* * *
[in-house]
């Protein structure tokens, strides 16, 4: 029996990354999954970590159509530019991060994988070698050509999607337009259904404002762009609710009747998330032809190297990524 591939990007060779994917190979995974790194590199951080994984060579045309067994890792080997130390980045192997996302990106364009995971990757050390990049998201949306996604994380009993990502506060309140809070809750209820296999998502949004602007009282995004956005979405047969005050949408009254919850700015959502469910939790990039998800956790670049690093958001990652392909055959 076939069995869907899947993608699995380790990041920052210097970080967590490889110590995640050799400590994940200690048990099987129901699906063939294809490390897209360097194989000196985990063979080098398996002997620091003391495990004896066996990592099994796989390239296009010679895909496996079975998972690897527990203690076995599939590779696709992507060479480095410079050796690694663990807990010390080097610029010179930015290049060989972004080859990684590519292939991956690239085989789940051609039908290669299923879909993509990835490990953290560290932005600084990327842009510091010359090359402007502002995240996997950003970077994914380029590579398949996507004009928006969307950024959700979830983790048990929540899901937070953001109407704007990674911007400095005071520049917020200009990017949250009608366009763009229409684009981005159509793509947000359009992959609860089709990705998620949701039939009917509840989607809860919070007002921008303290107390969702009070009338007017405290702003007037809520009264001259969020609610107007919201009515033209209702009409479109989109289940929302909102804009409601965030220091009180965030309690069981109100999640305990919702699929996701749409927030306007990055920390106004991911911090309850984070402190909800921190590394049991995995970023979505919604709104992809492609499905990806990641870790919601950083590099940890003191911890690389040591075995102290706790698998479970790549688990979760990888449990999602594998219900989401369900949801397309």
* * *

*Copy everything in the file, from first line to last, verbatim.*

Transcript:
[in-house]
């Protein structure tokens, strides 16, 4: 029996990354999954970590159509530019991060994988070698050509999607337009259904404002762009609710009747998330032809190297990524 591939990007060779994917190979995974790194590199951080994984060579045309067994890792080997130390980045192997996302990106364009995971990757050390990049998201949306996604994380009993990502506060309140809070809750209820296999998502949004602007009282995004956005979405047969005050949408009254919850700015959502469910939790990039998800956790670049690093958001990652392909055959 076939069995869907899947993608699995380790990041920052210097970080967590490889110590995640050799400590994940200690048990099987129901699906063939294809490390897209360097194989000196985990063979080098398996002997620091003391495990004896066996990592099994796989390239296009010679895909496996079975998972690897527990203690076995599939590779696709992507060479480095410079050796690694663990807990010390080097610029010179930015290049060989972004080859990684590519292939991956690239085989789940051609039908290669299923879909993509990835490990953290560290932005600084990327842009510091010359090359402007502002995240996997950003970077994914380029590579398949996507004009928006969307950024959700979830983790048990929540899901937070953001109407704007990674911007400095005071520049917020200009990017949250009608366009763009229409684009981005159509793509947000359009992959609860089709990705998620949701039939009917509840989607809860919070007002921008303290107390969702009070009338007017405290702003007037809520009264001259969020609610107007919201009515033209209702009409479109989109289940929302909102804009409601965030220091009180965030309690069981109100999640305990919702699929996701749409927030306007990055920390106004991911911090309850984070402190909800921190590394049991995995970023979505919604709104992809492609499905990806990641870790919601950083590099940890003191911890690389040591075995102290706790698998479970790549688990979760990888449990999602594998219900989401369900949801397309």